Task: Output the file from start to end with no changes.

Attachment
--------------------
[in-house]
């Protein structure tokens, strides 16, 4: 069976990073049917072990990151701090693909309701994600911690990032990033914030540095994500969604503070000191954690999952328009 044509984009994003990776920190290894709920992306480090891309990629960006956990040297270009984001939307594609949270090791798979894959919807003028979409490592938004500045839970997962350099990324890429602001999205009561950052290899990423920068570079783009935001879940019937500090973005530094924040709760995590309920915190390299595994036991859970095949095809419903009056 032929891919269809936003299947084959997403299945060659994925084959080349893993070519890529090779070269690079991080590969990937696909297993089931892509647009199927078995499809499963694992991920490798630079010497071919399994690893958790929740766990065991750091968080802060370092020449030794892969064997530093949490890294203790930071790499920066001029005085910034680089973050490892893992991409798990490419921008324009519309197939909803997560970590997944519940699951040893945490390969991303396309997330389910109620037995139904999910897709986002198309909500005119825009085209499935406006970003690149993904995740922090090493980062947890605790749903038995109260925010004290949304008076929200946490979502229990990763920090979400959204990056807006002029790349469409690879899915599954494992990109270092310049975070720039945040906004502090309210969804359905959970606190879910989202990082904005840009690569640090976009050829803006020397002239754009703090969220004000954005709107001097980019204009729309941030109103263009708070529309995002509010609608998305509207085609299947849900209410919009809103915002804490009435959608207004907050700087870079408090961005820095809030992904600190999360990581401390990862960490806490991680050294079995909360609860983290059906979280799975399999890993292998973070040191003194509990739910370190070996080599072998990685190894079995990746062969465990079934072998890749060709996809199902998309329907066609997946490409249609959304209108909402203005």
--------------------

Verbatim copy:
[in-house]
């Protein structure tokens, strides 16, 4: 069976990073049917072990990151701090693909309701994600911690990032990033914030540095994500969604503070000191954690999952328009 044509984009994003990776920190290894709920992306480090891309990629960006956990040297270009984001939307594609949270090791798979894959919807003028979409490592938004500045839970997962350099990324890429602001999205009561950052290899990423920068570079783009935001879940019937500090973005530094924040709760995590309920915190390299595994036991859970095949095809419903009056 032929891919269809936003299947084959997403299945060659994925084959080349893993070519890529090779070269690079991080590969990937696909297993089931892509647009199927078995499809499963694992991920490798630079010497071919399994690893958790929740766990065991750091968080802060370092020449030794892969064997530093949490890294203790930071790499920066001029005085910034680089973050490892893992991409798990490419921008324009519309197939909803997560970590997944519940699951040893945490390969991303396309997330389910109620037995139904999910897709986002198309909500005119825009085209499935406006970003690149993904995740922090090493980062947890605790749903038995109260925010004290949304008076929200946490979502229990990763920090979400959204990056807006002029790349469409690879899915599954494992990109270092310049975070720039945040906004502090309210969804359905959970606190879910989202990082904005840009690569640090976009050829803006020397002239754009703090969220004000954005709107001097980019204009729309941030109103263009708070529309995002509010609608998305509207085609299947849900209410919009809103915002804490009435959608207004907050700087870079408090961005820095809030992904600190999360990581401390990862960490806490991680050294079995909360609860983290059906979280799975399999890993292998973070040191003194509990739910370190070996080599072998990685190894079995990746062969465990079934072998890749060709996809199902998309329907066609997946490409249609959304209108909402203005």